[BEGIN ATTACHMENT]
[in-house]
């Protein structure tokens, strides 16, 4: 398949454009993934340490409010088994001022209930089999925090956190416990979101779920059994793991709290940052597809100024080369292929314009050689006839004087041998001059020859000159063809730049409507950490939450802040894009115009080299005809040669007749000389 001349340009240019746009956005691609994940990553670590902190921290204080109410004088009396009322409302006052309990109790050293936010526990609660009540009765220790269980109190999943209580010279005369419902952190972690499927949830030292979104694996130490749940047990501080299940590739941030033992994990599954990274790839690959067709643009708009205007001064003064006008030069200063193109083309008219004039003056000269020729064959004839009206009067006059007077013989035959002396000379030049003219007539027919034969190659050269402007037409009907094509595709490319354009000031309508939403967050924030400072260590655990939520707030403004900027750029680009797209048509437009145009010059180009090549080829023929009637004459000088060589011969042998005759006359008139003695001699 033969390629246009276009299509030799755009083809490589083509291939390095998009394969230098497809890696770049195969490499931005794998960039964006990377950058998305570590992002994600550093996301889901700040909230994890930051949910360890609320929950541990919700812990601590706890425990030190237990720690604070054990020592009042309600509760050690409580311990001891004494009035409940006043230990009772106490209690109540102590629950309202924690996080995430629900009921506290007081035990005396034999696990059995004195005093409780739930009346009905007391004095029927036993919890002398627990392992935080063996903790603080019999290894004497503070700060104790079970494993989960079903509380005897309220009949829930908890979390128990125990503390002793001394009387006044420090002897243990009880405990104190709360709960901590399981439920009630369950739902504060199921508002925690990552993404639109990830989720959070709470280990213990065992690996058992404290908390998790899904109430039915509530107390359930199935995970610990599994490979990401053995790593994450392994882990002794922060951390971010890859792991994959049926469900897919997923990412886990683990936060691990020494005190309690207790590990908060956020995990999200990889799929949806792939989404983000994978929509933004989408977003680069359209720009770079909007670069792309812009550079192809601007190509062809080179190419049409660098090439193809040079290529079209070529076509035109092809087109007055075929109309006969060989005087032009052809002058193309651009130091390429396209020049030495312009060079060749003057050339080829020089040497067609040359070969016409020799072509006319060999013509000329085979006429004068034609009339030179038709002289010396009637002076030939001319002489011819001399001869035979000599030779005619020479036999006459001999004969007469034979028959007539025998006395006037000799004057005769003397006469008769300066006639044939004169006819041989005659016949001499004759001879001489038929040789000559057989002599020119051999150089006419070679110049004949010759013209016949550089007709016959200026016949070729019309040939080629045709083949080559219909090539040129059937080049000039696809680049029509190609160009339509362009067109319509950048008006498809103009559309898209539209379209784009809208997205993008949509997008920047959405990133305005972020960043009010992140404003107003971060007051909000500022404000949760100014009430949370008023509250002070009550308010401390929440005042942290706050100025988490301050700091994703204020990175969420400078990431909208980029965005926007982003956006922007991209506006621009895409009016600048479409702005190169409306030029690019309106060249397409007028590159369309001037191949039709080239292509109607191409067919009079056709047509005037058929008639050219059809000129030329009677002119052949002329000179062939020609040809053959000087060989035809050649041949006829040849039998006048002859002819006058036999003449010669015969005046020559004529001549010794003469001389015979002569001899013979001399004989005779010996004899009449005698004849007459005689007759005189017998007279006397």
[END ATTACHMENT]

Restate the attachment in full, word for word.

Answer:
[in-house]
């Protein structure tokens, strides 16, 4: 398949454009993934340490409010088994001022209930089999925090956190416990979101779920059994793991709290940052597809100024080369292929314009050689006839004087041998001059020859000159063809730049409507950490939450802040894009115009080299005809040669007749000389 001349340009240019746009956005691609994940990553670590902190921290204080109410004088009396009322409302006052309990109790050293936010526990609660009540009765220790269980109190999943209580010279005369419902952190972690499927949830030292979104694996130490749940047990501080299940590739941030033992994990599954990274790839690959067709643009708009205007001064003064006008030069200063193109083309008219004039003056000269020729064959004839009206009067006059007077013989035959002396000379030049003219007539027919034969190659050269402007037409009907094509595709490319354009000031309508939403967050924030400072260590655990939520707030403004900027750029680009797209048509437009145009010059180009090549080829023929009637004459000088060589011969042998005759006359008139003695001699 033969390629246009276009299509030799755009083809490589083509291939390095998009394969230098497809890696770049195969490499931005794998960039964006990377950058998305570590992002994600550093996301889901700040909230994890930051949910360890609320929950541990919700812990601590706890425990030190237990720690604070054990020592009042309600509760050690409580311990001891004494009035409940006043230990009772106490209690109540102590629950309202924690996080995430629900009921506290007081035990005396034999696990059995004195005093409780739930009346009905007391004095029927036993919890002398627990392992935080063996903790603080019999290894004497503070700060104790079970494993989960079903509380005897309220009949829930908890979390128990125990503390002793001394009387006044420090002897243990009880405990104190709360709960901590399981439920009630369950739902504060199921508002925690990552993404639109990830989720959070709470280990213990065992690996058992404290908390998790899904109430039915509530107390359930199935995970610990599994490979990401053995790593994450392994882990002794922060951390971010890859792991994959049926469900897919997923990412886990683990936060691990020494005190309690207790590990908060956020995990999200990889799929949806792939989404983000994978929509933004989408977003680069359209720009770079909007670069792309812009550079192809601007190509062809080179190419049409660098090439193809040079290529079209070529076509035109092809087109007055075929109309006969060989005087032009052809002058193309651009130091390429396209020049030495312009060079060749003057050339080829020089040497067609040359070969016409020799072509006319060999013509000329085979006429004068034609009339030179038709002289010396009637002076030939001319002489011819001399001869035979000599030779005619020479036999006459001999004969007469034979028959007539025998006395006037000799004057005769003397006469008769300066006639044939004169006819041989005659016949001499004759001879001489038929040789000559057989002599020119051999150089006419070679110049004949010759013209016949550089007709016959200026016949070729019309040939080629045709083949080559219909090539040129059937080049000039696809680049029509190609160009339509362009067109319509950048008006498809103009559309898209539209379209784009809208997205993008949509997008920047959405990133305005972020960043009010992140404003107003971060007051909000500022404000949760100014009430949370008023509250002070009550308010401390929440005042942290706050100025988490301050700091994703204020990175969420400078990431909208980029965005926007982003956006922007991209506006621009895409009016600048479409702005190169409306030029690019309106060249397409007028590159369309001037191949039709080239292509109607191409067919009079056709047509005037058929008639050219059809000129030329009677002119052949002329000179062939020609040809053959000087060989035809050649041949006829040849039998006048002859002819006058036999003449010669015969005046020559004529001549010794003469001389015979002569001899013979001399004989005779010996004899009449005698004849007459005689007759005189017998007279006397």